From Turkey Chop’s early days, Love found ways to get involved with the surrounding community. Every Monday from 11 a.m. to 3 p.m., the restaurant closes and becomes a soup kitchen staffed by volunteers offering free, hot and healthy meals to anyone who comes in, as well as delivering meals to those who cannot. They’ve served more than 50,000 free meals as of last December. On Monday evenings, Turkey Chop offers healthy cooking classes, in partnership with WHPDC and Northwestern Memorial Hospital, emphasizing healthy cooking to address diabetes and other health issues. About 10 people attend per week.

This March, the restaurant will inaugurate the Turkey Chop Culinary Arts Program, a 10-week workforce development program for people interested in restaurant industry careers. The curriculum is based largely on Love’s book, to be released this week, The Motivational Cookbook.

Within five to 10 years, Love envisions having at least 10 Turkey Chop locations in revitalizing neighborhoods around the Chicago area, each serving as a workforce development springboard for men and women to begin building new careers in the restaurant industry, while also providing access to healthy food for communities sorely lacking it.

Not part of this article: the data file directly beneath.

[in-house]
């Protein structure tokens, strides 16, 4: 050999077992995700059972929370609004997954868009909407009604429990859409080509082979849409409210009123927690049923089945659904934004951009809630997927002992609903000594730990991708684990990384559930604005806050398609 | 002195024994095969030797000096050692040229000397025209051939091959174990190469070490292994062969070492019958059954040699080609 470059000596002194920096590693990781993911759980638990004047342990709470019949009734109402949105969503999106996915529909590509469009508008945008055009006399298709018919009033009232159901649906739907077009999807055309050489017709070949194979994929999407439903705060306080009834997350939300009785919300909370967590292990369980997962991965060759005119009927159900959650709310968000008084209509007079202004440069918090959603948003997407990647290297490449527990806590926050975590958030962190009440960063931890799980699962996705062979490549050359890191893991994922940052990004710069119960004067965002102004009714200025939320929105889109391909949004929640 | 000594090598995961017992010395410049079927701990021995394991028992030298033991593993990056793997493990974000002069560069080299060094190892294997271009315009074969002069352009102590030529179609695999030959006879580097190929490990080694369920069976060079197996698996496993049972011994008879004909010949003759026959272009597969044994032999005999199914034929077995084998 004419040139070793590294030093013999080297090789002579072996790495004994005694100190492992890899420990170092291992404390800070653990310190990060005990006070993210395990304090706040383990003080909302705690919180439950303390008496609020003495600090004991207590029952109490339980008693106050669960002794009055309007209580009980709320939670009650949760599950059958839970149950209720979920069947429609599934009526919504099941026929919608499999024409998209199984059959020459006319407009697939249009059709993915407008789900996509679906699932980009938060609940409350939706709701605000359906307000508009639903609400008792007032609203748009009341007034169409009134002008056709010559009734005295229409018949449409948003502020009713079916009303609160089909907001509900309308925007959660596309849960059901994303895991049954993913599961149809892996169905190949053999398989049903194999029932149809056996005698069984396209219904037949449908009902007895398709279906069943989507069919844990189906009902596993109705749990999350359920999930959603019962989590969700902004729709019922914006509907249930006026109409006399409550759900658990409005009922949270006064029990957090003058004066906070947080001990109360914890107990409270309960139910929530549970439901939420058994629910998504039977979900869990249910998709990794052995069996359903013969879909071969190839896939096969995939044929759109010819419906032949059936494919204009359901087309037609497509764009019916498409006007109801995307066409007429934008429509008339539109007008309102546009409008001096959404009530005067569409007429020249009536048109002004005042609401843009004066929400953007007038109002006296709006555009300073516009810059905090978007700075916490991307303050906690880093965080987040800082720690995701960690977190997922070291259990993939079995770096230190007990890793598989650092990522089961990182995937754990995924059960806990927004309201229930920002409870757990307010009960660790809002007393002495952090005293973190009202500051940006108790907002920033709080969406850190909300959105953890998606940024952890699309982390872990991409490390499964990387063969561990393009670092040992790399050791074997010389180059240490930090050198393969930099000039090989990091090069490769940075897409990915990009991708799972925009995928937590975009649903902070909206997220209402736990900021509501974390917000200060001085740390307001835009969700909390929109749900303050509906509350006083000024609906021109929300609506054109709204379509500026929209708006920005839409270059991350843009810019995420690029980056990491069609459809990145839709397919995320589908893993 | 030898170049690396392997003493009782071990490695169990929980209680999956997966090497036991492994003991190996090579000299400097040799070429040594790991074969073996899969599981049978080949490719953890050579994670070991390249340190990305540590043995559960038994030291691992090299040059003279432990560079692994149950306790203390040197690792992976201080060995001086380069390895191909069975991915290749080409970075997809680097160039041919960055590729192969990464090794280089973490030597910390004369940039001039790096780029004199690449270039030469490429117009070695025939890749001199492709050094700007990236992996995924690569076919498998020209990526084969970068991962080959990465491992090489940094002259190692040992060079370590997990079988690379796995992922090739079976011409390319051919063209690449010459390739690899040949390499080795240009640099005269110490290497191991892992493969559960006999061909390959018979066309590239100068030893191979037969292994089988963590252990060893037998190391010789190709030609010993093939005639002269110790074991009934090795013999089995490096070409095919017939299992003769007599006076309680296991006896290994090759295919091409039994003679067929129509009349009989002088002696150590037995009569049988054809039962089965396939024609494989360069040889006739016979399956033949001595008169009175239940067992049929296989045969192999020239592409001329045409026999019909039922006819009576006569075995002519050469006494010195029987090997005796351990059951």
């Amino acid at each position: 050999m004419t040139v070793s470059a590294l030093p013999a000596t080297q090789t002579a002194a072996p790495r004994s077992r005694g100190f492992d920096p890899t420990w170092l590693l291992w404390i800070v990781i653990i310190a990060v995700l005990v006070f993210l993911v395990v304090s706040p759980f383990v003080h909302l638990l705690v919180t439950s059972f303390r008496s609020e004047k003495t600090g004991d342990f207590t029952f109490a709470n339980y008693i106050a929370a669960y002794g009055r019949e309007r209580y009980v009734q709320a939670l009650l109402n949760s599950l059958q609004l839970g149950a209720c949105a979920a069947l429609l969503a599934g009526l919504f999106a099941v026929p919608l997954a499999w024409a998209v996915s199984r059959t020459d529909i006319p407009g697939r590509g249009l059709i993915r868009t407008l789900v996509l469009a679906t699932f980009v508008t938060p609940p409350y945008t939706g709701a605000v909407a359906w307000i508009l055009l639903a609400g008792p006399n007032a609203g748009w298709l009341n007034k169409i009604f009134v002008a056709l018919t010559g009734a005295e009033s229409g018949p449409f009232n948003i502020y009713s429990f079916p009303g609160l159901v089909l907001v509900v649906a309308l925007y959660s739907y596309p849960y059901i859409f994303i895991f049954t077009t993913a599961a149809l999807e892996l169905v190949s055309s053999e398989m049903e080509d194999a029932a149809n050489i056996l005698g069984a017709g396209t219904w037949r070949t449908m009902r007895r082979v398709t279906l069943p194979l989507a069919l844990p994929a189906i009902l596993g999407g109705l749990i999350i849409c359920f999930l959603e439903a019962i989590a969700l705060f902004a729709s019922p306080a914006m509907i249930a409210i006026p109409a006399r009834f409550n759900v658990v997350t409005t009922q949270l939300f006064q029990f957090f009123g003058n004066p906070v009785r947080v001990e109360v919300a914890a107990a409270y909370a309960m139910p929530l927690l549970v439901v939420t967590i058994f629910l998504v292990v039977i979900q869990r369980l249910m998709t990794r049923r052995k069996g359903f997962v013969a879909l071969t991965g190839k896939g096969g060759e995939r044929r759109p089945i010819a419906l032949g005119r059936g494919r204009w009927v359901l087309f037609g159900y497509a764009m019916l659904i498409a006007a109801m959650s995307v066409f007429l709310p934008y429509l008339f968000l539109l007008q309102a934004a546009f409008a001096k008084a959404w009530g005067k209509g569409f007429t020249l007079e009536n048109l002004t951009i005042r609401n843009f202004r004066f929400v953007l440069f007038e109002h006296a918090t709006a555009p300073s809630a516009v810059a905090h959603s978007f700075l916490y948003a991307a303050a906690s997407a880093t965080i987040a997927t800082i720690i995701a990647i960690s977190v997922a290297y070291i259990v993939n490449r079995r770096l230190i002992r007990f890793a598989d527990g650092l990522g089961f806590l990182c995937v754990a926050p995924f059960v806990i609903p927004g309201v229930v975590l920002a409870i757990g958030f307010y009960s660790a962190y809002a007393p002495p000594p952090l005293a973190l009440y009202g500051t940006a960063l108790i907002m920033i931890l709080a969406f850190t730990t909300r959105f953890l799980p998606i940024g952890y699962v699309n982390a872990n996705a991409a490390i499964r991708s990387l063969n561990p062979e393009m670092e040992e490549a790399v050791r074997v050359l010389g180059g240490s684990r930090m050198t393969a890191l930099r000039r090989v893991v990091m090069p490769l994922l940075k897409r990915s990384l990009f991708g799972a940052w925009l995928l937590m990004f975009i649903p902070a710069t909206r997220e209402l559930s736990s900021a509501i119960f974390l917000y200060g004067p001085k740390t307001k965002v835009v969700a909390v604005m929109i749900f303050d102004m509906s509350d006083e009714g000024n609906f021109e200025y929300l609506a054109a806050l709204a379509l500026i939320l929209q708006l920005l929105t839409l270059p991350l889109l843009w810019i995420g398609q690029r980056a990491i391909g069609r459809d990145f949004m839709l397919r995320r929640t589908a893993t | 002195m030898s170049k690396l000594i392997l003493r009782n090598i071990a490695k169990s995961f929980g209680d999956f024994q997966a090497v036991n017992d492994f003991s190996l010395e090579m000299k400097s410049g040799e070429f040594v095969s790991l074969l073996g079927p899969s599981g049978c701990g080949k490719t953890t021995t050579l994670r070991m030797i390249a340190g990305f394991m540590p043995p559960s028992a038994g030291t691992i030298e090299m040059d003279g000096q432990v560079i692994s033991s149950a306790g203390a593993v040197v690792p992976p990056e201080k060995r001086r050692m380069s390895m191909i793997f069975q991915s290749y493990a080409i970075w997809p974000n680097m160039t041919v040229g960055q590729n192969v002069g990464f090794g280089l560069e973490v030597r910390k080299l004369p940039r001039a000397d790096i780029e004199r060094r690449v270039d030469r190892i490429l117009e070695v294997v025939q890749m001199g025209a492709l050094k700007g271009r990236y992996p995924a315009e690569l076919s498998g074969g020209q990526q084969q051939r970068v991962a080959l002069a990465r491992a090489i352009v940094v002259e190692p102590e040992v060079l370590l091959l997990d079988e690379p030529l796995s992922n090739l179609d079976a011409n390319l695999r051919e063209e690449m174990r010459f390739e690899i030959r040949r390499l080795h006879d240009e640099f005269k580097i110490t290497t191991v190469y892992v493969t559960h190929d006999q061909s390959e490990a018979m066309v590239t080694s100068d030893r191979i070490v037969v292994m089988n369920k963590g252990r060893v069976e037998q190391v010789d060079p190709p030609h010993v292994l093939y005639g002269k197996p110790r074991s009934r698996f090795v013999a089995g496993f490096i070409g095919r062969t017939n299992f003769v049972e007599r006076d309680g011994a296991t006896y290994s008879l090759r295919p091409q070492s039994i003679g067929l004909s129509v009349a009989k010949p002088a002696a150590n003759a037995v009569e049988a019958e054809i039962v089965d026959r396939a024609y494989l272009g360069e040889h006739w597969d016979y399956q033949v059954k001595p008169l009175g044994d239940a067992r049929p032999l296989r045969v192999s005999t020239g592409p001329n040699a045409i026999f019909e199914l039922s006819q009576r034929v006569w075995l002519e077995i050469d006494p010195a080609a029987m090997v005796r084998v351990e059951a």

Meanwhile, WHPDC has been laying the groundwork for transforming the commercial corridor around the original Turkey Chop. They stewarded the creation of the West Humboldt Park SSA (Special Service Area, known as business improvement districts in most other cities). WHPDC now manages the SSA.

“It’s the first SSA on the West Side of Chicago,” Jackson says.

A beautification panel surrounds a future business location along the West Chicago Avenue Corridor in Chicago’s West Humboldt Park neighborhood. (Credit: CCLF)

After Turkey Chop, WHPDC convinced Brown Sugar Bakery, led by another local Chicago celebrity chef, Stephanie Hart, to open a location (coming soon) on the corridor.

WHPDC also plans to open Project 773, a business incubator specifically targeting nonviolent offenders recently out of prison. Jackson envisions spinning it off eventually as an independent venture.